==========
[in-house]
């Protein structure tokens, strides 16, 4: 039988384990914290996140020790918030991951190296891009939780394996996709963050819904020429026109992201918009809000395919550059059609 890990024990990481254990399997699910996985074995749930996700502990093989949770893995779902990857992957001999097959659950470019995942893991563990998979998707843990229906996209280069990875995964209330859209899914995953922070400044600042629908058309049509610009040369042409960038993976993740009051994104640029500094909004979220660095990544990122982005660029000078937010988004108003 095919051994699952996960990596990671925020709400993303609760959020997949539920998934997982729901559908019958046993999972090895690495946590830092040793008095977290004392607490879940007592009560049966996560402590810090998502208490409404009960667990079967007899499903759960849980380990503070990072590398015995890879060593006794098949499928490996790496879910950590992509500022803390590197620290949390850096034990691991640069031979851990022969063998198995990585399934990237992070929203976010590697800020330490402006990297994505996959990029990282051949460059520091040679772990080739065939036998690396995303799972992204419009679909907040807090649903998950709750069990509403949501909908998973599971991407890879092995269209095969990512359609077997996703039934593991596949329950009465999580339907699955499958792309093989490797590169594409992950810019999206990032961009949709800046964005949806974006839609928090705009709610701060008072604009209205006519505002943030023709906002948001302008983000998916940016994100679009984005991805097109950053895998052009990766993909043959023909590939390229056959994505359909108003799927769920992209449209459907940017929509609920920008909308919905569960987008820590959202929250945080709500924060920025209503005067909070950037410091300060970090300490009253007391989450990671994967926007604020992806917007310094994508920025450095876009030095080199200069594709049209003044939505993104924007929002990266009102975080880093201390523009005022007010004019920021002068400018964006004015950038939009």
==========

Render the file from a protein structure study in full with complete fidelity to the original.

[in-house]
């Protein structure tokens, strides 16, 4: 039988384990914290996140020790918030991951190296891009939780394996996709963050819904020429026109992201918009809000395919550059059609 890990024990990481254990399997699910996985074995749930996700502990093989949770893995779902990857992957001999097959659950470019995942893991563990998979998707843990229906996209280069990875995964209330859209899914995953922070400044600042629908058309049509610009040369042409960038993976993740009051994104640029500094909004979220660095990544990122982005660029000078937010988004108003 095919051994699952996960990596990671925020709400993303609760959020997949539920998934997982729901559908019958046993999972090895690495946590830092040793008095977290004392607490879940007592009560049966996560402590810090998502208490409404009960667990079967007899499903759960849980380990503070990072590398015995890879060593006794098949499928490996790496879910950590992509500022803390590197620290949390850096034990691991640069031979851990022969063998198995990585399934990237992070929203976010590697800020330490402006990297994505996959990029990282051949460059520091040679772990080739065939036998690396995303799972992204419009679909907040807090649903998950709750069990509403949501909908998973599971991407890879092995269209095969990512359609077997996703039934593991596949329950009465999580339907699955499958792309093989490797590169594409992950810019999206990032961009949709800046964005949806974006839609928090705009709610701060008072604009209205006519505002943030023709906002948001302008983000998916940016994100679009984005991805097109950053895998052009990766993909043959023909590939390229056959994505359909108003799927769920992209449209459907940017929509609920920008909308919905569960987008820590959202929250945080709500924060920025209503005067909070950037410091300060970090300490009253007391989450990671994967926007604020992806917007310094994508920025450095876009030095080199200069594709049209003044939505993104924007929002990266009102975080880093201390523009005022007010004019920021002068400018964006004015950038939009």